Tuesday, January 14, 2014

Before the Mac was the Lisa, Apple's first graphical user interface computer

This is probably familiar to you.

Yeah, everybody knows that. But did you know that just one year earlier, on January 19th, 1983, Apple introduced the Lisa? You might know that Lisa was Apple's first computer with a graphical user interface. It was pretty cool but cost $10,000 and was a little ahead of its time.

Steve Jobs code-named Lisa for his daughter, but nobody acknowledged that at the time. Instead, Apple told people it was an acronym for "Local Integrated System Architecture". Folks who know better decided it really meant "Let's invent some acronym".

My first-ever job at Apple was Lisa telephone tech support. It was a great job: there were so few customers, and the applications were so easy to use, that I soon learned pretty much everything there was to know about the software and had spare time to learn about how you programmed it. I could even take the computer apart and put it back together (no tools!). The highlight of this job was the day Herbie Hancock called for support. Wow!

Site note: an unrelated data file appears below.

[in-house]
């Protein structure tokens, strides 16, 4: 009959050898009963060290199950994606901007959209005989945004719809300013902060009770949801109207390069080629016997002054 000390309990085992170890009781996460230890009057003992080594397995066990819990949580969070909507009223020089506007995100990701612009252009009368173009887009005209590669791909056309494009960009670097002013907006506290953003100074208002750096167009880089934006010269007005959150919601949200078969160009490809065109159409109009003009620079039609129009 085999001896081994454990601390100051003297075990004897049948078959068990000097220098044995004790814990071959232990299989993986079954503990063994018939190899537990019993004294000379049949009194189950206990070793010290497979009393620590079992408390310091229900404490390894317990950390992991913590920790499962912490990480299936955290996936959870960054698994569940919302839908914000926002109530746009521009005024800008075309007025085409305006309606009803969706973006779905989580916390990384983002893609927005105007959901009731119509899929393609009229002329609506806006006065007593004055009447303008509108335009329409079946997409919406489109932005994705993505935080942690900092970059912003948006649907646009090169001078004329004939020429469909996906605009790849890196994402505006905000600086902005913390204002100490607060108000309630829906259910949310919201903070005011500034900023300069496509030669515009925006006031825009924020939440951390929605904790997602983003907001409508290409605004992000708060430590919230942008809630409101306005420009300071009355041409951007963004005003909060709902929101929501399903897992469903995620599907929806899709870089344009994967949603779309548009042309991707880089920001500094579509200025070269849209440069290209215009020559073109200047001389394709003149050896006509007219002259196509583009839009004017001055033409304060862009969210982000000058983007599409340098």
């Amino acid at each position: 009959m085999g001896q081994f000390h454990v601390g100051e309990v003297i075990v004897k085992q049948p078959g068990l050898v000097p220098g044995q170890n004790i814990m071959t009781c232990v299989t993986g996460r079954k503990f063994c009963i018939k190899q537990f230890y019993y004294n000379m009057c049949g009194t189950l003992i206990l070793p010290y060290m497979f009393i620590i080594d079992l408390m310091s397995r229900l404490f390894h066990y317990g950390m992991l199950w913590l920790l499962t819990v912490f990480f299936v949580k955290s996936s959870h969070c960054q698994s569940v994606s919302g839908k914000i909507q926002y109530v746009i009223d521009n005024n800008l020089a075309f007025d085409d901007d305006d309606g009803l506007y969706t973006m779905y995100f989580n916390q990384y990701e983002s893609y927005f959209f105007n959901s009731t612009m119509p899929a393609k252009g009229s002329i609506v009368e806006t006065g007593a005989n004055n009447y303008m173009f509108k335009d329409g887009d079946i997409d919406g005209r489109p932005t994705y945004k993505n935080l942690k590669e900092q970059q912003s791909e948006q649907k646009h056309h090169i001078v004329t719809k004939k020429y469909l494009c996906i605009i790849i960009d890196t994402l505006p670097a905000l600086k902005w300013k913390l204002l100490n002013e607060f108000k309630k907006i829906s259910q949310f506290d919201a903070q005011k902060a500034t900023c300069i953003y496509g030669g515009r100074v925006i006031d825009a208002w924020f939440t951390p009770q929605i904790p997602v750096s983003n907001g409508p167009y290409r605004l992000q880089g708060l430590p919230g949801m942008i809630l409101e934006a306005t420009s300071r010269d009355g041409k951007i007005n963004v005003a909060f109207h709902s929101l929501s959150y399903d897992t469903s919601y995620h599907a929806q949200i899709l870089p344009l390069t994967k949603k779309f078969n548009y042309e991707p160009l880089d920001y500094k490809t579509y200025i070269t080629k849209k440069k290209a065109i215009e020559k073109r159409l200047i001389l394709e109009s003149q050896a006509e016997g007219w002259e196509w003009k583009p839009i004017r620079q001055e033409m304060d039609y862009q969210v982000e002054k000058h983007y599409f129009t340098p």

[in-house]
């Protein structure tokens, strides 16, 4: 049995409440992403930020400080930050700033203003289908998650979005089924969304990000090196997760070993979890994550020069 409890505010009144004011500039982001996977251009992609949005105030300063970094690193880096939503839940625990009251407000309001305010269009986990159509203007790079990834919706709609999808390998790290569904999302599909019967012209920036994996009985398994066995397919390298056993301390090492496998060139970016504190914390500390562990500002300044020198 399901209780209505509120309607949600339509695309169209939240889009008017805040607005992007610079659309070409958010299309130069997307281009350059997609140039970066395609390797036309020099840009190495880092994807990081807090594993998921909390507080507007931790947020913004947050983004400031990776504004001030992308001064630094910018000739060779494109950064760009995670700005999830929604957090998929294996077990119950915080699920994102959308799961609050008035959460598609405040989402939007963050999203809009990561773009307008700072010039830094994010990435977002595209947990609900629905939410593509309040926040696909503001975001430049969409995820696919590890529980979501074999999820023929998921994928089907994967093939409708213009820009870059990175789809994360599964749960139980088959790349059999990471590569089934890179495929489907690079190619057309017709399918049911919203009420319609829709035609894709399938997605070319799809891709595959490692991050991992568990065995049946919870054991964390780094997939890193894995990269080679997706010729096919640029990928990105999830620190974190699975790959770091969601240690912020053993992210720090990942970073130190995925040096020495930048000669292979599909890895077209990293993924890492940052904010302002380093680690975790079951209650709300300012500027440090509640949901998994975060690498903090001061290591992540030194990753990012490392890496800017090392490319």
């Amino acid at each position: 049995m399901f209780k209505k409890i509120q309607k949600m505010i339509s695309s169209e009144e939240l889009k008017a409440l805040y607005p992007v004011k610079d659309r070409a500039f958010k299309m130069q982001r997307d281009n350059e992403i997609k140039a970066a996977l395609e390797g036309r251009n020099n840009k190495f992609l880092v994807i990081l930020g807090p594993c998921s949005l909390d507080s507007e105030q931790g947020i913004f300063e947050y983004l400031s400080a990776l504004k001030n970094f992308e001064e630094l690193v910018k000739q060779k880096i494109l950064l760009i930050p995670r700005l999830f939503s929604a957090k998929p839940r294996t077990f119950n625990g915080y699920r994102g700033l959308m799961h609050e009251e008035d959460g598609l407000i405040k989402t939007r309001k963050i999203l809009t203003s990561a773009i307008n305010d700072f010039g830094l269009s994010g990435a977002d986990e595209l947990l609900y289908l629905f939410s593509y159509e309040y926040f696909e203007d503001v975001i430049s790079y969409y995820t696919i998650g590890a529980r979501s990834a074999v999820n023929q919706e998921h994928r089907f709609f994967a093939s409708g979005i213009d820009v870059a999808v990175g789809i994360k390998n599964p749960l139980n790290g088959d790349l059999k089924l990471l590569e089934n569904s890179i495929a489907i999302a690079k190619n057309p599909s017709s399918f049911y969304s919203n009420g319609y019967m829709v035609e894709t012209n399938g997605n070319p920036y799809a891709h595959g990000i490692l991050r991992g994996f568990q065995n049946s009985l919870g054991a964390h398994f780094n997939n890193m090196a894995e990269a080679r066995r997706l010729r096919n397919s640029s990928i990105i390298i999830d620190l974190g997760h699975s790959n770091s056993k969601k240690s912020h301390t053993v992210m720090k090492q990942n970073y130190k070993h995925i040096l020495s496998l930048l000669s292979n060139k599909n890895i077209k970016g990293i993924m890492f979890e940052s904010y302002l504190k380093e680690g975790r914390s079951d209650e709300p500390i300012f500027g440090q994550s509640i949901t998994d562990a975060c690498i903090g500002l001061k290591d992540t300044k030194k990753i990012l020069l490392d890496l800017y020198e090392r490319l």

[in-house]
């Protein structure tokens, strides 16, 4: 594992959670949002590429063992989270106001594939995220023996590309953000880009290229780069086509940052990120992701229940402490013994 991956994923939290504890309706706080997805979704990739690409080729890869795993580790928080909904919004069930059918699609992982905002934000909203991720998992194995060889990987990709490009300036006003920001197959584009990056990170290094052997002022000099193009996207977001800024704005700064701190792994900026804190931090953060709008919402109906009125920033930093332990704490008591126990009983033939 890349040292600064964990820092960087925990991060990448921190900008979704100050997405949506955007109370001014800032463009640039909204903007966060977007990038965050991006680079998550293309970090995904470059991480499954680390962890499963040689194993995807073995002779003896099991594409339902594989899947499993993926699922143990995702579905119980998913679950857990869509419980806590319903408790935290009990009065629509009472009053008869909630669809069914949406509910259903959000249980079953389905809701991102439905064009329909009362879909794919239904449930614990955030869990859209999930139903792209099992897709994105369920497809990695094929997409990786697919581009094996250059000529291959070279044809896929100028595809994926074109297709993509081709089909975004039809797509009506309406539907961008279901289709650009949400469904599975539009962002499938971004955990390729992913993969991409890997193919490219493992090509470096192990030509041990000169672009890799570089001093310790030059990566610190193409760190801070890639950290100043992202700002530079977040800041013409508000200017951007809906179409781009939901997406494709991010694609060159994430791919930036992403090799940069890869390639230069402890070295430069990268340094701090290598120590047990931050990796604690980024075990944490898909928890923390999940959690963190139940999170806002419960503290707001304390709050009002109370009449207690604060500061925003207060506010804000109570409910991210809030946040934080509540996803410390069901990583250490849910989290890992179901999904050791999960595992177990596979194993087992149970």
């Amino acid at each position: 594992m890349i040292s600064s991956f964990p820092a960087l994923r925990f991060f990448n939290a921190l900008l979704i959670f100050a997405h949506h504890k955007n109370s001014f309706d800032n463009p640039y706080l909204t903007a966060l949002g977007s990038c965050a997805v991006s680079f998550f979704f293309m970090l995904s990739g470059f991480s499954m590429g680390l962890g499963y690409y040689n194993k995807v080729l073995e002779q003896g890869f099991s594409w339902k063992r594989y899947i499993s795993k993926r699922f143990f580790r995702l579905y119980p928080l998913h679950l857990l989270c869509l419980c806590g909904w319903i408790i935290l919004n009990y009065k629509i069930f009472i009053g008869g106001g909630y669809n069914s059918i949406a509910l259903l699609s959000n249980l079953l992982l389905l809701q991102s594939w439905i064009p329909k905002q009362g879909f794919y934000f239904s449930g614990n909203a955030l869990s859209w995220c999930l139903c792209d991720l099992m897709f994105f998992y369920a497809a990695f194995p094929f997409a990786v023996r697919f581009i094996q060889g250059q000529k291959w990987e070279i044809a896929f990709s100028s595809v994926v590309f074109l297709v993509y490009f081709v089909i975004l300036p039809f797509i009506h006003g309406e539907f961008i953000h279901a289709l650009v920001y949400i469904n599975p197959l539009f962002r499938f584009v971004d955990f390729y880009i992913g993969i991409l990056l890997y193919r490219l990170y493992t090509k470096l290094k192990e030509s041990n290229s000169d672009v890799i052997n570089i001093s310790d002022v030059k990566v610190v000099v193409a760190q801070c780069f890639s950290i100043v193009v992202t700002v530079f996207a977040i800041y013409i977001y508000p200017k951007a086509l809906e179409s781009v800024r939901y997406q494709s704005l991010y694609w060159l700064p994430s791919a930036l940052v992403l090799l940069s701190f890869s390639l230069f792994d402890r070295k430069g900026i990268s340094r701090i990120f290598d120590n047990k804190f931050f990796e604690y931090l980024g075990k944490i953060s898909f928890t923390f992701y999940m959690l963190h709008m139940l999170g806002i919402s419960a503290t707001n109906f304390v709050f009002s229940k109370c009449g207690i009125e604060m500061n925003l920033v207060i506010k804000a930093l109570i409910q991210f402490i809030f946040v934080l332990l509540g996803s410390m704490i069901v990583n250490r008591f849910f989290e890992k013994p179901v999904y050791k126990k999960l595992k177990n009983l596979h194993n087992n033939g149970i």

When I worked on the Lisa hotline, I got this cool lapel pin (shown larger than life):

For awhile I worked the 3 am to 10 am shift. I was 23 years old and this sounded great! My plan was to get up at 2, go to work, then go home and stay up until I got tired, then go to sleep. After 3 days of this I was running a major sleep deficit. On the 4th day, I went home and fell asleep about noon. A few hours later, a 6.5 magnitude earthquake woke me up. Panicked, I jumped out of bed and twisted my ankle, thus becoming an earthquake casualty. My sleep was wrecked for the rest of the week and I soon gave up the graveyard shift.

Everything about the Lisa was new and different: bitmapped display, mouse, and graphical applications. These pictures are from Lisa data sheets of a few of the applications:

LisaCalc was a spreadsheet (data sheet from the collection of my garage)

Lots more detail about how LisaCalc worked

LisaCalc specs. Note the first feature: "Basic learning time, less than 30 minutes"

LisaGraph was pretty cool for visualizing your data (although nobody used that term then)

LisaWrite was my favorite. It went a long way toward WYSIWYG.

Even the floppy disks (the what?) were unusual. They were Apple's proprietary Twiggy disks, with 800K capacity:

Those were the days.

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